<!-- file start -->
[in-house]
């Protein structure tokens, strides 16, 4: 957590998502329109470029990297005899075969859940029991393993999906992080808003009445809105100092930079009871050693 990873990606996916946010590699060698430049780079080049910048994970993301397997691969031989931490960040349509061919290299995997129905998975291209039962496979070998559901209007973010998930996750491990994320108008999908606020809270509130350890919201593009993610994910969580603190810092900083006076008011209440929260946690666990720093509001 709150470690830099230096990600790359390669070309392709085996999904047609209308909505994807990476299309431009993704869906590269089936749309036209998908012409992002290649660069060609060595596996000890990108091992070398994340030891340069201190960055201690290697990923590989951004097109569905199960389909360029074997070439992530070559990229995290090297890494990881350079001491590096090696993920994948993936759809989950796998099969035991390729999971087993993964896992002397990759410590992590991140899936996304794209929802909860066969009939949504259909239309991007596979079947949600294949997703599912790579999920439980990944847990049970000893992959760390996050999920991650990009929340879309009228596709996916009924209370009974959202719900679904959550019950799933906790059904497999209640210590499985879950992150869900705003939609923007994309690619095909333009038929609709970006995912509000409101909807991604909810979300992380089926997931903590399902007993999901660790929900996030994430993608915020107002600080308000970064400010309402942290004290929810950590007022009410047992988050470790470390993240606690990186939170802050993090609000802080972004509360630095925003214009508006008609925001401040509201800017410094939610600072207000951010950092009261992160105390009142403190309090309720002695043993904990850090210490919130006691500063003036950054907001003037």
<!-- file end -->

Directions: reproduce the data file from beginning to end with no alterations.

[in-house]
């Protein structure tokens, strides 16, 4: 957590998502329109470029990297005899075969859940029991393993999906992080808003009445809105100092930079009871050693 990873990606996916946010590699060698430049780079080049910048994970993301397997691969031989931490960040349509061919290299995997129905998975291209039962496979070998559901209007973010998930996750491990994320108008999908606020809270509130350890919201593009993610994910969580603190810092900083006076008011209440929260946690666990720093509001 709150470690830099230096990600790359390669070309392709085996999904047609209308909505994807990476299309431009993704869906590269089936749309036209998908012409992002290649660069060609060595596996000890990108091992070398994340030891340069201190960055201690290697990923590989951004097109569905199960389909360029074997070439992530070559990229995290090297890494990881350079001491590096090696993920994948993936759809989950796998099969035991390729999971087993993964896992002397990759410590992590991140899936996304794209929802909860066969009939949504259909239309991007596979079947949600294949997703599912790579999920439980990944847990049970000893992959760390996050999920991650990009929340879309009228596709996916009924209370009974959202719900679904959550019950799933906790059904497999209640210590499985879950992150869900705003939609923007994309690619095909333009038929609709970006995912509000409101909807991604909810979300992380089926997931903590399902007993999901660790929900996030994430993608915020107002600080308000970064400010309402942290004290929810950590007022009410047992988050470790470390993240606690990186939170802050993090609000802080972004509360630095925003214009508006008609925001401040509201800017410094939610600072207000951010950092009261992160105390009142403190309090309720002695043993904990850090210490919130006691500063003036950054907001003037």